The MethodSpace focus for August was on teaching research methods, and we’re continuing in September with resources on mentoring, supervising, and guiding researchers. You can find the whole series here.
What makes a good mentor in a research context? That is the question discussed in an earlier post. Skills, expertise, awareness, attitudes, and behaviors were mapped to three main categories of knowing, doing, and being. As current or potential mentor, how can you build on your strengths in these key areas?
Some of us are deeply knowledgeable about a wide range of qualitative, quantitative, mixed and multimodal research approaches and keep up-to-date with emerging methods. Others of us are very familiar with the specific methodologies and methods we have used in our own research, and less familiar with other styles. We might not be an expert in the approaches mentees want to use, but gaining a working knowledge is important when we are trying to oversee the design process.
These resources can help! This Reading List includes some excellent dissertation and thesis guides that provide an overview of methodologies, and other research design resources.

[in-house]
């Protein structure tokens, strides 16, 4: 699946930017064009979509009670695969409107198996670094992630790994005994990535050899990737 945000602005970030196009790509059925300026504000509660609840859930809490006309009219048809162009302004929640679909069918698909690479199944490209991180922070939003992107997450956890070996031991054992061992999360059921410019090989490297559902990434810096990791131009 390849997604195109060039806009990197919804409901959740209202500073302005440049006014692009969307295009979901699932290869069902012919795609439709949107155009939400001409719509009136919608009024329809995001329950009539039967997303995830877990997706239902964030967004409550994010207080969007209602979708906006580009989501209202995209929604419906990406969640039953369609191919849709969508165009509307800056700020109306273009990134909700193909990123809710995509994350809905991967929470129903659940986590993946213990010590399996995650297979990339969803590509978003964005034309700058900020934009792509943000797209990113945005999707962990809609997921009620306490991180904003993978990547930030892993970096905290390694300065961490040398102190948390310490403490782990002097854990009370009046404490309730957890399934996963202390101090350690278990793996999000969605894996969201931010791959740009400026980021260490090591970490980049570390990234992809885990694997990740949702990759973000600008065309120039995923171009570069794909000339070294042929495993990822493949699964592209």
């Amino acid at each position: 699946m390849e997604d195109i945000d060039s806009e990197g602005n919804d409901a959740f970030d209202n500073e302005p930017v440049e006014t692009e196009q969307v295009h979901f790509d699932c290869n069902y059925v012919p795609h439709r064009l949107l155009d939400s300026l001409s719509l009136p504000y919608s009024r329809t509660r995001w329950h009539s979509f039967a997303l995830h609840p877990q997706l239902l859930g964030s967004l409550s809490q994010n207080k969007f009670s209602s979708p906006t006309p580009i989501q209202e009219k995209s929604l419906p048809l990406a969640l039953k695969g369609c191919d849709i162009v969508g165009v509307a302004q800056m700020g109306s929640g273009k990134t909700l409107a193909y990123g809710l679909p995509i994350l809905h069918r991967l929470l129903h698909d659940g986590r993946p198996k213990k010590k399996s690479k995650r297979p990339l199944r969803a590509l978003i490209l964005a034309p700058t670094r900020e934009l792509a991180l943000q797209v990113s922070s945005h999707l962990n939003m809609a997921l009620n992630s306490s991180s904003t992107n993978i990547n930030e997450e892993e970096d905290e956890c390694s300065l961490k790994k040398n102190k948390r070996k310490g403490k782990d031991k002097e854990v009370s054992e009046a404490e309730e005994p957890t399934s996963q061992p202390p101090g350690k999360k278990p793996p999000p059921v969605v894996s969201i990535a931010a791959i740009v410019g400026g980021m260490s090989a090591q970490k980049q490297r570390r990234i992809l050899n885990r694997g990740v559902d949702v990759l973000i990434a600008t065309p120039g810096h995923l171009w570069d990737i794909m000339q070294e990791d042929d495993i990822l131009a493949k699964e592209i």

I curate these lists to make it easier for you to find relevant books, chapters, articles, cases, and videos. You can share the lists, or pull resources into your own public or private lists.
Learn more about SRM: A Primer on Getting the Most out of SAGE Research Methods. If your library doesn’t offer SRM, you would like to access the SAGE resources mentioned in this post, explore SAGE Research Methods with a free trial.
Related MethodSpace Posts
- Making a Sudden Transition to Teaching Online: Suggestions and Resources
- How Indigenous Doctoral Students Succeed
- Intercultural Learning: Foundations for Intercultural Research
- Science is Shifting Toward Collaboration. So Why Don’t We Teach More Collaboration?
- Tips for Faculty Who Mentor Students Who are Working Professionals